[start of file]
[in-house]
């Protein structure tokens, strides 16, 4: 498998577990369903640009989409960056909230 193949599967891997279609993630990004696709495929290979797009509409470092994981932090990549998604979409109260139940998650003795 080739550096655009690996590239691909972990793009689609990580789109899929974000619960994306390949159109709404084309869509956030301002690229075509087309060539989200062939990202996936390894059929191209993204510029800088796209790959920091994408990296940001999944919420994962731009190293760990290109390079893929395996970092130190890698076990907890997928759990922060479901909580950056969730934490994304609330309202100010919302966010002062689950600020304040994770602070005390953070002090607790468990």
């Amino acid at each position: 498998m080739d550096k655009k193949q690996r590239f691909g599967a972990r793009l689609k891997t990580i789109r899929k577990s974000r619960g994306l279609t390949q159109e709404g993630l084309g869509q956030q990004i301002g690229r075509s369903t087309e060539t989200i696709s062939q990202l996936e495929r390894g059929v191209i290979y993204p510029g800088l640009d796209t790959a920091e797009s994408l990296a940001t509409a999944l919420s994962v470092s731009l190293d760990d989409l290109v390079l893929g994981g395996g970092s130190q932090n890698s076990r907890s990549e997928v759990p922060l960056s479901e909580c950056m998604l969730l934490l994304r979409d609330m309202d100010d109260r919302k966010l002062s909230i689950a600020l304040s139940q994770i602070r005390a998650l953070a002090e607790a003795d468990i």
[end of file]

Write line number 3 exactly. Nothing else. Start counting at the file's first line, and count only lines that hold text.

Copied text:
């Amino acid at each position: 498998m080739d550096k655009k193949q690996r590239f691909g599967a972990r793009l689609k891997t990580i789109r899929k577990s974000r619960g994306l279609t390949q159109e709404g993630l084309g869509q956030q990004i301002g690229r075509s369903t087309e060539t989200i696709s062939q990202l996936e495929r390894g059929v191209i290979y993204p510029g800088l640009d796209t790959a920091e797009s994408l990296a940001t509409a999944l919420s994962v470092s731009l190293d760990d989409l290109v390079l893929g994981g395996g970092s130190q932090n890698s076990r907890s990549e997928v759990p922060l960056s479901e909580c950056m998604l969730l934490l994304r979409d609330m309202d100010d109260r919302k966010l002062s909230i689950a600020l304040s139940q994770i602070r005390a998650l953070a002090e607790a003795d468990i």